Time to Love Our Teens
Earlier in the month I read a fascinating article entitled, ‘We just want to be able to talk to our parents’, by Stefanie Marsh in the Guardian. Here’s the link if you’d like to read it in full:
The quote that really struck a chord with me was from 17 year old Maleo Manning who started her politics blog, Libdemchild, when she was 10. She answered a question regarding the alleged mismatch between adult perception and teenage reality by saying she thought it had something to do with “an air of hatred of teenagers. Even millennials judge us to be complacent layabouts who don’t work hard.”
In the same article, this is backed up by 19 year old Toni McMillan, who has set up her own online campaign fighting for equal work opportunities for teenagers. She says some employers think young people are a nuisance or a liability. “Most of us just want a chance to prove what we can do.”
What is wrong with us, that our teens feel so strongly that they are not being given that chance that they have to start a campaign?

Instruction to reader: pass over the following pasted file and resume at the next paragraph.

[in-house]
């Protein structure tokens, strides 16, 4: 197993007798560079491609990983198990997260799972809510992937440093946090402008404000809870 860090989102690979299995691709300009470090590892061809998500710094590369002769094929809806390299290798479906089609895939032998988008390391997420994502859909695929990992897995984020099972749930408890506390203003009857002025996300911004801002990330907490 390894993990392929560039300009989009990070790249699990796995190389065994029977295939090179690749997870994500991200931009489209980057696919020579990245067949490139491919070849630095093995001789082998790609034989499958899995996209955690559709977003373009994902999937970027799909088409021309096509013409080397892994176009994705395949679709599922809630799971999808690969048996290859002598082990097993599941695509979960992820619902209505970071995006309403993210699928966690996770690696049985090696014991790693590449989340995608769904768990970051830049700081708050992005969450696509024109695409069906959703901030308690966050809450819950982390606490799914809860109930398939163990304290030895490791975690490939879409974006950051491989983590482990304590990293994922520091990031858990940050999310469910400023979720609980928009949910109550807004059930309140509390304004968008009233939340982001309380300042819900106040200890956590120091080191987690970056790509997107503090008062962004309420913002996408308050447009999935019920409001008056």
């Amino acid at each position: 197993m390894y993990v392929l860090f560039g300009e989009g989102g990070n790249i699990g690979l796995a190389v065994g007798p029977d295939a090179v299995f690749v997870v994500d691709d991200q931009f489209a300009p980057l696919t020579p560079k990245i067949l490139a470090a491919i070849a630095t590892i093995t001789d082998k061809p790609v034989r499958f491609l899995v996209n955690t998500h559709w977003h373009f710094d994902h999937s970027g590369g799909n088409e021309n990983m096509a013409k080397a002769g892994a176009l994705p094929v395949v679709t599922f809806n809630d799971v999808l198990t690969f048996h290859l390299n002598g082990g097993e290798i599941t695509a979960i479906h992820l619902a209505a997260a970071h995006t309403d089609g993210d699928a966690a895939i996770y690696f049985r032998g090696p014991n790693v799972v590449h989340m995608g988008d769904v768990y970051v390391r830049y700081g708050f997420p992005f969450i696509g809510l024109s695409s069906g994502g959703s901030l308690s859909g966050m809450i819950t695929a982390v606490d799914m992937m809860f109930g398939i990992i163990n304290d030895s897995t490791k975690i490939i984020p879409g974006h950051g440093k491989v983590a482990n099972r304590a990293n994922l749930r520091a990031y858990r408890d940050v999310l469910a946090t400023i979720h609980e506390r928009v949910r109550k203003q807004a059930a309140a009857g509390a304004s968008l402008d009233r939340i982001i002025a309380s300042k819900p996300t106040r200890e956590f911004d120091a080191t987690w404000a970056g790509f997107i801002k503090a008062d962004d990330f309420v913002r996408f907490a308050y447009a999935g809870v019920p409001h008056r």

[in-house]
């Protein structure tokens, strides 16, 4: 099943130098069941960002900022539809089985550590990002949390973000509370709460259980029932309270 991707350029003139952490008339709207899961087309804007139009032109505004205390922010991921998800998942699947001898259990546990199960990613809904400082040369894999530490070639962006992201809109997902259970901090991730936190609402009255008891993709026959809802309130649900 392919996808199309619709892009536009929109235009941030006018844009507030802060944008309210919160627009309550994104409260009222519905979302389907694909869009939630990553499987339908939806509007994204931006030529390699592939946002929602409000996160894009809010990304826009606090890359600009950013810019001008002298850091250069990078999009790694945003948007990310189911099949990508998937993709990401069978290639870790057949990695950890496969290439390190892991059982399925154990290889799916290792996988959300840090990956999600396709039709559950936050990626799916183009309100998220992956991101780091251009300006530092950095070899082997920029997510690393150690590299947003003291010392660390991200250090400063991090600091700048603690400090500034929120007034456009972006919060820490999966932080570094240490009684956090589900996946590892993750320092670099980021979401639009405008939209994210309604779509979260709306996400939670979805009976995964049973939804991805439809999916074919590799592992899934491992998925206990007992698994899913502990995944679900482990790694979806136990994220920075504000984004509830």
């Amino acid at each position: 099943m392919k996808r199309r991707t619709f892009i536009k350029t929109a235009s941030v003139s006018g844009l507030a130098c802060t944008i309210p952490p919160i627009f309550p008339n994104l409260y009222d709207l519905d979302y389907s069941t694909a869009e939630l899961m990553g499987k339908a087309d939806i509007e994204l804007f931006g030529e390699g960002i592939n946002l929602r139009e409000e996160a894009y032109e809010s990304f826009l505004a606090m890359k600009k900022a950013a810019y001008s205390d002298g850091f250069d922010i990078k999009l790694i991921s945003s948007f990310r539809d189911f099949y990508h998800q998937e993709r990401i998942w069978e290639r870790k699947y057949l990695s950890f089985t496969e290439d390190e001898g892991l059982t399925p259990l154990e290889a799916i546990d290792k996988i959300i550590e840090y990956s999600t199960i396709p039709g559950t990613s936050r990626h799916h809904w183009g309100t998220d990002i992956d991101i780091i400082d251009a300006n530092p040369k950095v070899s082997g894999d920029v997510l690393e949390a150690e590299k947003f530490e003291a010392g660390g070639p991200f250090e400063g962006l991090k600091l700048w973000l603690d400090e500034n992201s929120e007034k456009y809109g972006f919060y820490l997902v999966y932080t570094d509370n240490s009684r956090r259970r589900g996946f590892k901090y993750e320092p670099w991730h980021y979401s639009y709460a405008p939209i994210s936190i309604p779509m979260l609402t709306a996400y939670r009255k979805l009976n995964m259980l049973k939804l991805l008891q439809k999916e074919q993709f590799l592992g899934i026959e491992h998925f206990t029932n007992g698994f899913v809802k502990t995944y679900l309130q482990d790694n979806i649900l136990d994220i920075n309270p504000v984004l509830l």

I was horrified in 2005 when it was suddenly deemed acceptable to install a device outside a shop that emitted a high pitched signal that we oldies couldn’t hear, but which was unbearable to teenagers, in order to force them to disperse and refrain from hanging around in groups on the street corner.
Like wire spikes to keep pigeons away. This in the wake of the demonisation of hoodies - what kind of a message was that sending out? No wonder youngsters can feel the need to retreat into gang culture and social media, we are sending a signal that is far more than the “tut-tutting” of previous older generations, and the kids know it.
I love young people, I expect a lot of them and they mostly exceed my expectations. I enjoy communicating with them and they enlighten me as much as I try to support them. It saddens me greatly that we are allowing a generation to feel unwanted, unloved, undervalued and undermined.
Your children look up to you in deeper and more profound ways than you could ever imagine, they learn how to be from the adults they grow up with. Surely it’s time to spread the love and not teach them to distance their own youngsters when they are ready to nurture the next generation.